Families are more hybrid than ever, and the Jews that these families produce have a greater sense of identity fluidity than we have ever seen before. Let me give you an example of this – myself. On the one hand, I know a family history that goes back to Eastern Europe who knew the fear of the Czars and the pogroms. My Great Bubbie Lena claims that the Cossacks attacked her and gave her a scar right over here. I think it was probably a cabinet door, but it’s a good story nonetheless. We lost family members in the Shoah, and we have stories of Ellis Island. We use menorahs and candlesticks that have been passed down from generation to generation, and I have passed onto my children a history that holds all this and more.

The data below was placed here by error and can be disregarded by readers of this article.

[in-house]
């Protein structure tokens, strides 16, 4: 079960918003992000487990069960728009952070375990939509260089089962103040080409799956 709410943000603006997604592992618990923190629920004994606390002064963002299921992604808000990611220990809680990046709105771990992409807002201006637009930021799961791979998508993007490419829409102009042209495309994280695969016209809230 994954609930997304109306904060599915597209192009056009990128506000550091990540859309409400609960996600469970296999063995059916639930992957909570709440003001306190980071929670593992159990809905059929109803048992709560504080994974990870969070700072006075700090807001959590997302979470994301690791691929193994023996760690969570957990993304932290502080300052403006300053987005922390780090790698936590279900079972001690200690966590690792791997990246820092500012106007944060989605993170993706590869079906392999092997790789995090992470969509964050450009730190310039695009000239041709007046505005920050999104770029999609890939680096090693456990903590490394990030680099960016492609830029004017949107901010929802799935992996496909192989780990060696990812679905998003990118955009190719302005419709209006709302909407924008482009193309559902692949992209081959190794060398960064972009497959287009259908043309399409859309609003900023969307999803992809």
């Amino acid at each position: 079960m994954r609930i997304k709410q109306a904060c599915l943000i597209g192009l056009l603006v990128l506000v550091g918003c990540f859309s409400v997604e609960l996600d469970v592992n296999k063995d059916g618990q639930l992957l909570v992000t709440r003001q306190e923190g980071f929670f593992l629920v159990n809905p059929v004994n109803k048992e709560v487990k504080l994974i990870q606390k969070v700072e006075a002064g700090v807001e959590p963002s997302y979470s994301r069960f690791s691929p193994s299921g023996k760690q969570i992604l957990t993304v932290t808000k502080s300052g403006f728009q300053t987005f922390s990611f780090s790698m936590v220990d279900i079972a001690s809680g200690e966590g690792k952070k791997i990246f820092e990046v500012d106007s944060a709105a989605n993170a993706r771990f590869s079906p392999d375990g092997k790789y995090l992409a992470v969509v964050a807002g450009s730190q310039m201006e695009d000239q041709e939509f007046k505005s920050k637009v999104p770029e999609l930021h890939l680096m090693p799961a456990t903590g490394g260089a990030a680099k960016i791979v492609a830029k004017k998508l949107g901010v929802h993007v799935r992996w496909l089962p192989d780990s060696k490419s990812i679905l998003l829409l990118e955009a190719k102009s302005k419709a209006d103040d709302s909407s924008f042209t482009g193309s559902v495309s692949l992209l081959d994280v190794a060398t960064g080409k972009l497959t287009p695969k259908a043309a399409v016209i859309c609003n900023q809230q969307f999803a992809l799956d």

On the other hand, I also have a family history that dates back to this nation’s founding. Bazeley is a name that dates back to the Normandy conquest of England. There is a Bazeley family crest in the English Registry. I know what it means to sit with family around the Christmas table. To open the door and hear Christmas carolers sing. I don’t feel uncomfortable at all being in a church or singing along to hymns (well, many of them). In fact, Alyson and I take the boys to Christmas dinner at a cousin’s house every year. The catch, it’s not my cousin, it’s Alyson’s cousin, Jessica who is Christian. She is married to Hugo who is from Spain, and we join in with their children, Julia and Emma, in both American and Spanish holiday customs.